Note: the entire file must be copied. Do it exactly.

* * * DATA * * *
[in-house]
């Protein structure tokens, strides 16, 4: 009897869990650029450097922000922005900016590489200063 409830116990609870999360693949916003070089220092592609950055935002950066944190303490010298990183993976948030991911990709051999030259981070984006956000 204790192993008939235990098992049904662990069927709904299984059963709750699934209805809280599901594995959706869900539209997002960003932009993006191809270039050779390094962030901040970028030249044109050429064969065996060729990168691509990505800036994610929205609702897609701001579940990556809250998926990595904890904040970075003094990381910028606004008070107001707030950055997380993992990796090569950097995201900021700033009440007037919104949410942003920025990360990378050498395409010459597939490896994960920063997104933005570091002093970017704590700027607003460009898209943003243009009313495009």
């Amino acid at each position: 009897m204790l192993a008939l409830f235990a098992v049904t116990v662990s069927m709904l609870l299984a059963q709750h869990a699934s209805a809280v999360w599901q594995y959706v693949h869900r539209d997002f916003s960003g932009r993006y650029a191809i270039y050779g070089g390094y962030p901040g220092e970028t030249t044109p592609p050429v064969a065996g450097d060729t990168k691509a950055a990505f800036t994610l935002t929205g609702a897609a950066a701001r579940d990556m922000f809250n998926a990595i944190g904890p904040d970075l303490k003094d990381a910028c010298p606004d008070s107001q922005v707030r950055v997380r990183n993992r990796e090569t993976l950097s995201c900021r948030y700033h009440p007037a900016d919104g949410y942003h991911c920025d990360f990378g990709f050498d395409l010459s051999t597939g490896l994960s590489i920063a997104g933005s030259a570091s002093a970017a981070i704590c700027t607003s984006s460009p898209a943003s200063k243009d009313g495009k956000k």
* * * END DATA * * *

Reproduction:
[in-house]
């Protein structure tokens, strides 16, 4: 009897869990650029450097922000922005900016590489200063 409830116990609870999360693949916003070089220092592609950055935002950066944190303490010298990183993976948030991911990709051999030259981070984006956000 204790192993008939235990098992049904662990069927709904299984059963709750699934209805809280599901594995959706869900539209997002960003932009993006191809270039050779390094962030901040970028030249044109050429064969065996060729990168691509990505800036994610929205609702897609701001579940990556809250998926990595904890904040970075003094990381910028606004008070107001707030950055997380993992990796090569950097995201900021700033009440007037919104949410942003920025990360990378050498395409010459597939490896994960920063997104933005570091002093970017704590700027607003460009898209943003243009009313495009």
């Amino acid at each position: 009897m204790l192993a008939l409830f235990a098992v049904t116990v662990s069927m709904l609870l299984a059963q709750h869990a699934s209805a809280v999360w599901q594995y959706v693949h869900r539209d997002f916003s960003g932009r993006y650029a191809i270039y050779g070089g390094y962030p901040g220092e970028t030249t044109p592609p050429v064969a065996g450097d060729t990168k691509a950055a990505f800036t994610l935002t929205g609702a897609a950066a701001r579940d990556m922000f809250n998926a990595i944190g904890p904040d970075l303490k003094d990381a910028c010298p606004d008070s107001q922005v707030r950055v997380r990183n993992r990796e090569t993976l950097s995201c900021r948030y700033h009440p007037a900016d919104g949410y942003h991911c920025d990360f990378g990709f050498d395409l010459s051999t597939g490896l994960s590489i920063a997104g933005s030259a570091s002093a970017a981070i704590c700027t607003s984006s460009p898209a943003s200063k243009d009313g495009k956000k």